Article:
But then that makes me wonder about the whole argument that it’s really not going to affect these particular kids either way. Because maybe that doesn’t matter, maybe it’s not really about their own kids, even, to those parents. Would backing a Will Phillips — to the point of actual policy change if that’s what you believe should happen — be best done from Seattle?

    When laws have changed in the past, has it stemmed from the places where it was more easily accepted, like JSIS? Or from the kind of place where the “opt out” policy really wasn’t enough, and some kid ended up with a real-life problem, like in the examples from Arkansas, Kentucky, etc? Don’t know, but really interesting to think about.

  13. dug on November 5th, 2011 10:08 am

    In 1962 my grade 9 teacher said we would not be saying the Pledge in the morning. Big hoopla to say the least. He was gone at the end of the year. Best teacher I ever had, bar none.
    (My Dad stuck up for him. I was a very proud son.)

  14. Linda on November 5th, 2011 10:13 am

    This is such an interesting conversation! The argument that children shouldn’t be made to recite what they can’t yet fully understand makes me think of kids saying the Lord’s Prayer at night. Same thing? (We don’t do this in my house as we are godless heathens, but I sure remember saying it with my grandparents as a kid, and not understanding it yet finding the process itself a comforting ritual.)

  15. Susie on November 5th, 2011 11:58 am

    I agree with someone above — our public schools have WAAAAAY bigger problems than whether or not to say the damn pledge. Public schools all over the country are FAILING our kids in just about every possible way. They should stop arguing about whether or not to say the dang pledge and get down to the business of educating kids.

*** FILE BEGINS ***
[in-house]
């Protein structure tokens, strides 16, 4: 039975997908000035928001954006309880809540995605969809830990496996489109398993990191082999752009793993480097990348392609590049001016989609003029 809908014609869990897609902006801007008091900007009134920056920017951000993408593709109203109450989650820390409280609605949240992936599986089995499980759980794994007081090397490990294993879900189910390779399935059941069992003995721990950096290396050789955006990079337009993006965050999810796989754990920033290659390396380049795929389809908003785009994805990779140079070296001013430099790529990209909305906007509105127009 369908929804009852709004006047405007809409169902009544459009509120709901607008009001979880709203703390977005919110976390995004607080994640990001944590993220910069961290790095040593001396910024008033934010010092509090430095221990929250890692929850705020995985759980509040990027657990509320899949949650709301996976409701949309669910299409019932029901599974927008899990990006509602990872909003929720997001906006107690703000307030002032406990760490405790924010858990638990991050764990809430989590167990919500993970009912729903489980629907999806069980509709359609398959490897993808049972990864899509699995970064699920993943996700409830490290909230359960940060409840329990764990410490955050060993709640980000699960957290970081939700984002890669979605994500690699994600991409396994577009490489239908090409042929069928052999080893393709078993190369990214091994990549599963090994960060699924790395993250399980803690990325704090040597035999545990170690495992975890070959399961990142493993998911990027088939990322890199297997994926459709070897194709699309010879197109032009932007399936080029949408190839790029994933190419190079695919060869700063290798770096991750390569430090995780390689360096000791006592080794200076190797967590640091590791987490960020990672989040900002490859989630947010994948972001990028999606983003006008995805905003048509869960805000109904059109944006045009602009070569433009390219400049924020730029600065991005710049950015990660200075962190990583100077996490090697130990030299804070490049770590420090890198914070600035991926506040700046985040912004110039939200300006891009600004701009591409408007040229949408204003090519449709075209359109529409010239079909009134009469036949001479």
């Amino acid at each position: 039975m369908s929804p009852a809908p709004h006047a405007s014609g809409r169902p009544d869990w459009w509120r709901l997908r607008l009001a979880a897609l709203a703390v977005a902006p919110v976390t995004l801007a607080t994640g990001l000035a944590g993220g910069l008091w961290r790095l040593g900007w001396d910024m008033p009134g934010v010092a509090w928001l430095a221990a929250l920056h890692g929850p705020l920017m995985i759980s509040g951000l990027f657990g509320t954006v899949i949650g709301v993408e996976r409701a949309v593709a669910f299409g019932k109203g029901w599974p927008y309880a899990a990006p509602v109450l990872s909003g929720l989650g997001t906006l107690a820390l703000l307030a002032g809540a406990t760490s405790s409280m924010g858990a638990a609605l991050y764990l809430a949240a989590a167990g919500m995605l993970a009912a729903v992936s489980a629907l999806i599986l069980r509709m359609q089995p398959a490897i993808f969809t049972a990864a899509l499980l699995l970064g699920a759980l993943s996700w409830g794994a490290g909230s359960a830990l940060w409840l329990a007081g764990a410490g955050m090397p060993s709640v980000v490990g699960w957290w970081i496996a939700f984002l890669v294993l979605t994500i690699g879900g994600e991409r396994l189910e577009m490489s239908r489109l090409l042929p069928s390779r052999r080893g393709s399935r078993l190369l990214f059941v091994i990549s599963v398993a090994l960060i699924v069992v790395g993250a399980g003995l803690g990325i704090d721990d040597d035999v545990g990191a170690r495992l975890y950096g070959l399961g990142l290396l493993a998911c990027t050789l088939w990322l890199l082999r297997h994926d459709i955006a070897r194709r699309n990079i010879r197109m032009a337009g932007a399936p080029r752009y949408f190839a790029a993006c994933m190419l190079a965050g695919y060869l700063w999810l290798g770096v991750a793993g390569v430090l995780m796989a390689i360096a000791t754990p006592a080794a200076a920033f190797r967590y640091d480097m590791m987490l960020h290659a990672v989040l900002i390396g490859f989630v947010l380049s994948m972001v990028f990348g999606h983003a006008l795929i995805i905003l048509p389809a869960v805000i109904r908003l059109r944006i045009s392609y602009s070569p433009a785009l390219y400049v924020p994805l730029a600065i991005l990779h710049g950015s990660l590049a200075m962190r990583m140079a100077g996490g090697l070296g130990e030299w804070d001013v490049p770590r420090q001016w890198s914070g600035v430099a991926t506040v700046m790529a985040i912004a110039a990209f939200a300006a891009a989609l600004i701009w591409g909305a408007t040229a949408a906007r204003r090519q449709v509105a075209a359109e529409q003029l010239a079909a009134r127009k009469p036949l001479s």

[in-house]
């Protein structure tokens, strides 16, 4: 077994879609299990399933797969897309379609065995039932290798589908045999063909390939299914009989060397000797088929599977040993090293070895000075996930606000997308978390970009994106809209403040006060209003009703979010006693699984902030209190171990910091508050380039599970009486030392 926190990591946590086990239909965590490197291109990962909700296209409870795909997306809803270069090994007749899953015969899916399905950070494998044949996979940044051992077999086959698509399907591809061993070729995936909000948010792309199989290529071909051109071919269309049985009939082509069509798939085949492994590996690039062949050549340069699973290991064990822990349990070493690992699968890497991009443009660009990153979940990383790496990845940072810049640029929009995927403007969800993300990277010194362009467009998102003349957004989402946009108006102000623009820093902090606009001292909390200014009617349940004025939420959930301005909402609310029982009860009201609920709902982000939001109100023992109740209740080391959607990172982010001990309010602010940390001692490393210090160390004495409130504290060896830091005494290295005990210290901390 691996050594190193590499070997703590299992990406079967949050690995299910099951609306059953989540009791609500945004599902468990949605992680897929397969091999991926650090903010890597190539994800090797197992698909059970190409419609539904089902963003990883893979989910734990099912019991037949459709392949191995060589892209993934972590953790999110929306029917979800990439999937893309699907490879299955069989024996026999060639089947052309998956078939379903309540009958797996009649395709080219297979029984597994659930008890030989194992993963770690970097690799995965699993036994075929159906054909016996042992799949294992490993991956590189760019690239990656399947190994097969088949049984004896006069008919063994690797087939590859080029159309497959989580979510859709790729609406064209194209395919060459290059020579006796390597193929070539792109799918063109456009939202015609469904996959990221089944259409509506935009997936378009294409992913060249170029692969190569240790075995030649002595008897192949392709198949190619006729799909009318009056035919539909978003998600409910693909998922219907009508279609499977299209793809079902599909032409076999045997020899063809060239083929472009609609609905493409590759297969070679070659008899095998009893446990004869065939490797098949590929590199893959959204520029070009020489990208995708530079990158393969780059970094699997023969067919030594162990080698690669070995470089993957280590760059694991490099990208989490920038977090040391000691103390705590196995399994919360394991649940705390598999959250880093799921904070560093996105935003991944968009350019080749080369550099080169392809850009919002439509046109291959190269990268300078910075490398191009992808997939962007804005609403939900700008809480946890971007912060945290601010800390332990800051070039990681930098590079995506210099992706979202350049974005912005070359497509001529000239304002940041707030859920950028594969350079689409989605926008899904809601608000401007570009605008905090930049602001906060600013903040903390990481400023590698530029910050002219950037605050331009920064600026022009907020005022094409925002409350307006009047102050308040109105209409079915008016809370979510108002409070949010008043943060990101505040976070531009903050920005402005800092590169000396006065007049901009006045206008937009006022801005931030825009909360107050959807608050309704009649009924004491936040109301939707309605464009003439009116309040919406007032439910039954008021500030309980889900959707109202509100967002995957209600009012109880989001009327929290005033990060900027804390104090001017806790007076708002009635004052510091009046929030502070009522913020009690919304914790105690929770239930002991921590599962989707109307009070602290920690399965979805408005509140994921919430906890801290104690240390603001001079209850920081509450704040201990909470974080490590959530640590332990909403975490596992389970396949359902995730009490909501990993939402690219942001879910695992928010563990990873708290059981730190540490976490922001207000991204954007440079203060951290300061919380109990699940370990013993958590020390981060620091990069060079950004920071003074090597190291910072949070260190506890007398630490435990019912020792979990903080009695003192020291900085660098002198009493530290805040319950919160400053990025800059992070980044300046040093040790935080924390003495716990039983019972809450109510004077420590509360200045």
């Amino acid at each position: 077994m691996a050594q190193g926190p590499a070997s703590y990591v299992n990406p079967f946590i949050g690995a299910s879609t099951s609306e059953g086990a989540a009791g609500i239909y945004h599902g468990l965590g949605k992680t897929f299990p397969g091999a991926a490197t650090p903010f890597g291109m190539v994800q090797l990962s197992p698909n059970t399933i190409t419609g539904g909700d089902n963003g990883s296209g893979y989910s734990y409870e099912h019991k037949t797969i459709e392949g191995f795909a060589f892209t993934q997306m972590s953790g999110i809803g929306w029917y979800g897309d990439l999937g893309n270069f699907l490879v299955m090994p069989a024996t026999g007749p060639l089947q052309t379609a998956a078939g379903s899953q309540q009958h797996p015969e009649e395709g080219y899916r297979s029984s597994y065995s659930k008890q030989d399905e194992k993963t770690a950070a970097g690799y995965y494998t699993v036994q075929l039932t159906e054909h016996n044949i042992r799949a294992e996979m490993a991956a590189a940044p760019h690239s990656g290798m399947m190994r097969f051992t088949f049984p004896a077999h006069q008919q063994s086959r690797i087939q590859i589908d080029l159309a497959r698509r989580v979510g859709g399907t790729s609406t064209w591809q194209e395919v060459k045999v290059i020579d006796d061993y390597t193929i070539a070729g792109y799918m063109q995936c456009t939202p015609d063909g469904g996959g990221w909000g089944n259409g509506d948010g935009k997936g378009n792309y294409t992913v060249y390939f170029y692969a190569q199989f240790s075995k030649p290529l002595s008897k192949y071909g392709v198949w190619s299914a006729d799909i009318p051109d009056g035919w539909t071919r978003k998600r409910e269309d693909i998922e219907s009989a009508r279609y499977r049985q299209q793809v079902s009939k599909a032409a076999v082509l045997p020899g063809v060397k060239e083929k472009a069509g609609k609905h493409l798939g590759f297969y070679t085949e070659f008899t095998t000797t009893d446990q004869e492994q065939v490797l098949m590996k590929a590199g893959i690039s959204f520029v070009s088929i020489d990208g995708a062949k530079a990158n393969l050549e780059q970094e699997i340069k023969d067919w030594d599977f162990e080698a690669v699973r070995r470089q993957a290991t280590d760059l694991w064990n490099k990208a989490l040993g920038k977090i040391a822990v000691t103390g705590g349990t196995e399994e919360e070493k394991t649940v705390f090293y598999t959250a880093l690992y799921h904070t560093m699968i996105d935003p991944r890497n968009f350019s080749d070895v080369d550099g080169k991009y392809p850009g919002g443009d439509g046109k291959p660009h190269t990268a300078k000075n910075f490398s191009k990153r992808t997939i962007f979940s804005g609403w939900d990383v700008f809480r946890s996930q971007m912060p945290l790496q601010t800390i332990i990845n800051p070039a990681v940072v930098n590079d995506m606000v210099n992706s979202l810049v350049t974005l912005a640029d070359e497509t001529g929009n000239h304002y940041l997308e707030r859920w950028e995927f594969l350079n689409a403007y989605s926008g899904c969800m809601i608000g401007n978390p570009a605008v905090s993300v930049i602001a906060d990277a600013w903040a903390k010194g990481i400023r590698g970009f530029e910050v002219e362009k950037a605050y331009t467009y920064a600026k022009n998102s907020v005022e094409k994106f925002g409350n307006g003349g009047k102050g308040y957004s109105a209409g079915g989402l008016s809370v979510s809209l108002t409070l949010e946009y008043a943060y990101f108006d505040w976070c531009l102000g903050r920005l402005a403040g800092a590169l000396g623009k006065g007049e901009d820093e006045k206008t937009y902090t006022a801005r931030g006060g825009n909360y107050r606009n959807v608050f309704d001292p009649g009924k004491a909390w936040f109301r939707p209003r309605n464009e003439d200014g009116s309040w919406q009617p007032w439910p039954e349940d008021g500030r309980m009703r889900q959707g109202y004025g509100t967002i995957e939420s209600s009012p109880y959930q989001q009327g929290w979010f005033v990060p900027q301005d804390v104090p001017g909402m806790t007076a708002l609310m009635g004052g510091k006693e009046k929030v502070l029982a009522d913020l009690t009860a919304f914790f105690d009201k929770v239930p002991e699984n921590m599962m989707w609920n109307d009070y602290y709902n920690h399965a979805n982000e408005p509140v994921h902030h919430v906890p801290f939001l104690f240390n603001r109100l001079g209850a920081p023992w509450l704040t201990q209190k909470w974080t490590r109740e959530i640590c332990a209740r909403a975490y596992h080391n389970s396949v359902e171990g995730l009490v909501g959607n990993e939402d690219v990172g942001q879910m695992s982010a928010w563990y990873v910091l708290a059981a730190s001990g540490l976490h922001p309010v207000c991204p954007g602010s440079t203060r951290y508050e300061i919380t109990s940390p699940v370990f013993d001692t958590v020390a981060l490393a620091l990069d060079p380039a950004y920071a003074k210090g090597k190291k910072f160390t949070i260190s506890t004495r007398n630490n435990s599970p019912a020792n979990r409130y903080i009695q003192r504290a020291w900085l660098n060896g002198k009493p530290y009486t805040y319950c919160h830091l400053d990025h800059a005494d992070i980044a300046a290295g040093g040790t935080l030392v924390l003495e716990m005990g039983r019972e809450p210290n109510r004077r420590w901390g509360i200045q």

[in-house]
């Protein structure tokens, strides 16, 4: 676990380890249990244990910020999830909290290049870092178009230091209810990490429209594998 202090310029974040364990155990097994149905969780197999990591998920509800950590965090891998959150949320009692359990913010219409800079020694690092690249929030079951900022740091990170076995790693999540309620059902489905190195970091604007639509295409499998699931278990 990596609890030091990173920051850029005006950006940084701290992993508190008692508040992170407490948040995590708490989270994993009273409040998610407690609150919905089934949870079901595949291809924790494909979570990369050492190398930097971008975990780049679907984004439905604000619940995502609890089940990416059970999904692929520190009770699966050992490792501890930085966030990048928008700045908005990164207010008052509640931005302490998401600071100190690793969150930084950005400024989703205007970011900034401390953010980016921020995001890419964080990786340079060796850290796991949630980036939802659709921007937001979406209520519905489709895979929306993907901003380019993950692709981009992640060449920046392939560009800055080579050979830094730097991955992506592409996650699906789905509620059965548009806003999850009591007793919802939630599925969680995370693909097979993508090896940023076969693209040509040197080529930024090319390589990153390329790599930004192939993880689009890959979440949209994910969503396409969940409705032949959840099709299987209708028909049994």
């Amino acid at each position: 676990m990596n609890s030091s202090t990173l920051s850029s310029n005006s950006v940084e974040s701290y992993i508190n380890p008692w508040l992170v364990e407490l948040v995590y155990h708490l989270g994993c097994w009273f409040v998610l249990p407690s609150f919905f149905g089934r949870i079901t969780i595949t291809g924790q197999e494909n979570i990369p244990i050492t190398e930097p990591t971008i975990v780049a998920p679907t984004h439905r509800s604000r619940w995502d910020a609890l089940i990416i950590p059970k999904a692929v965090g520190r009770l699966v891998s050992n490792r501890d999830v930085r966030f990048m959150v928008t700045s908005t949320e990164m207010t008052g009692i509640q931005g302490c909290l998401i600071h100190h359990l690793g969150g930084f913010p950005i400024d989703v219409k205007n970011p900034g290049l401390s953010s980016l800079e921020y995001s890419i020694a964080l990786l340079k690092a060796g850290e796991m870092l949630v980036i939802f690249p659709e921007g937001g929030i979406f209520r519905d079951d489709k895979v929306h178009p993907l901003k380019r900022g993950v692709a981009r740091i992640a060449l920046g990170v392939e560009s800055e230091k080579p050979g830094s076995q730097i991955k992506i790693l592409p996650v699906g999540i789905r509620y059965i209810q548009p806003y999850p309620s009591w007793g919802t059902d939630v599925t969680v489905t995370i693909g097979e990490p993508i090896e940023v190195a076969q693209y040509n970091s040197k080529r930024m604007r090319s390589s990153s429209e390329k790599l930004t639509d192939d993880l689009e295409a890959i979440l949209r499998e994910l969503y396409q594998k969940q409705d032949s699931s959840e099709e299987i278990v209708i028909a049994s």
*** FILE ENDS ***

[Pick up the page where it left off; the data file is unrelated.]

I read this post aloud to my husband and we agreed that, when we send our son to private school, we’ll teach him the pledge at home and make sure he understands how lucky he is to live in a country that provides him with so many choices and freedoms.

  16. Katherine on November 5th, 2011 12:21 pm

    I am all for the pledge of allegiance. I hope it (eventually) teaches my children respect for the nation they live in, and an appreciation for the freedoms they have. I also hope it teaches awareness about their place in a larger system (both nationally, and globally) If a child chooses not to say it, that should be their choice.

    I think if the parents at this school want their children to be aware that they are part of a global community, they should teach it at home.

    My children are dual citizens of the United States and Canada. We will return to Canada one day, and we will expect them to pledge allegiance to Canada when we live there. We choose to be residents of this country, and pledge our loyalty and support to it. No biggie.

    Then again, we spent thousands upon thousands of dollars, and waited years for my husband to be ALLOWED to live in this great country, so perhaps our feelings of good fortune makes us feel biased.

  17. Stacey on November 5th, 2011 12:37 pm

    Sorry, I am against the pledge. I am not against America or liberty or any of that stuff, but I think it’s weird and creepy that we have our kids stand up and recite a pledge of allegiance to a flag. Like another commenter said, it’s like we’re training them to be little soldiers. We’re asking them to pledge allegiance to something before they can even think about what it means or understand what they’re doing. So therefore I think it’s just wrong on principal. I would also be against the alter-pledge that the school came up with, for the same reason. It just seems like indoctrination to me.